Anenon Petrol

[Friends of Friends; 2016]

Styles: MOCA, mocha, electronic arts, jambient jazz
Others: Jon-Kyle, M. Geddes Gengras, Non Projects

You hear musicians say stuff like “I’m doing it for the art” so often that you take it as the kind of self-preservation-motivated half-lie your local barista tells her/himself every morning so s/he can get out of bed and go pour lattes for mouth-breathers, only to play a show later that night for an audience of three loyal friends, then fall asleep and wake up and do it all over again the next day without giving up hope and/or losing sanity. Putting all that probably sound judgment (but judgment, nonetheless) aside, Anenon a.k.a. Brian Allen Simon is really doing it for the art. Literally. Like, he’s played music live at MOCA Grand Avenue, with museum visitors walking in and out of the performance space (a gallery), presumably leaving him at intervals all alone, blowing notes for an audience of paintings. Doing it for the art. About that life. For real.

It might be unfair to use that scene as a means of approaching Anenon’s latest album, Petrol, since the two projects have little to do with one another. And, in fact, Petrol is more directly the follow-up to the Camembert EP, which dropped several months before the aforementioned performance took place. But then again, maybe not. There is a kind of synesthesia at play in Petrol, an attempt to convey the smell and texture of the Los Angeles landscape via sound, an endeavor that inevitably turns out to be as self-reflexive as it is empathetic, as introspective as it is reflective — you know, like all art, but even more so, because there are levels to this shit.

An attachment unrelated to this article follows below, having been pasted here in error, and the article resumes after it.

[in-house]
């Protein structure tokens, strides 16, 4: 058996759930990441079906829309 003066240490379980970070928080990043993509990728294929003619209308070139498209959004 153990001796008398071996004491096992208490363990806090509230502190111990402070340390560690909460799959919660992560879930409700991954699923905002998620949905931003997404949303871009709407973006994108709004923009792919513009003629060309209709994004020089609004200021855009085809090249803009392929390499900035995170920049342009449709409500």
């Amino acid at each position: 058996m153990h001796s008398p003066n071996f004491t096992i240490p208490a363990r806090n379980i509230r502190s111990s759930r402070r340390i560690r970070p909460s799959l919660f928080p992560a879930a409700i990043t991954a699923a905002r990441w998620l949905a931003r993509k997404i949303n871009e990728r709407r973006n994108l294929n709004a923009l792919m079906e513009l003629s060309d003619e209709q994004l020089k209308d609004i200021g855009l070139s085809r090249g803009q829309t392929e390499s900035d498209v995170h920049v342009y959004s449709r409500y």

Petrol succeeds most toward that end when Simon’s saxophone and Jon-Kyle Mohr’s drums feel like integral parts of the composition (whether or not they are), like on the opener “Body,” the steady-beat-driven “Machines,” and the closing title track. On several of the songs on which Simon’s sax is audible, it sounds more like an afterthought, a transitory, improvised escape from an electronic composition, but a flight that mainly just eases our transition to the next piece. Like getting caught up in your own reflection while staring out the window of a plane and falling asleep, trying to refocus on the clouds beyond.

Which is not to say that Petrol will necessarily put you to sleep. Simon is, above all, a talented improviser with a grasp on dynamics that borders on masterful, so his subtle turns of phrase and shifts in volume manage to achieve immersive depth even when the interplay of sax, strings, electronics, and drums otherwise lacks color. Why then a middle-of-the-road 3/5 review? Probably one or two half-circles went to go look at something in the next room.

Links: Anenon - Friends of Friends

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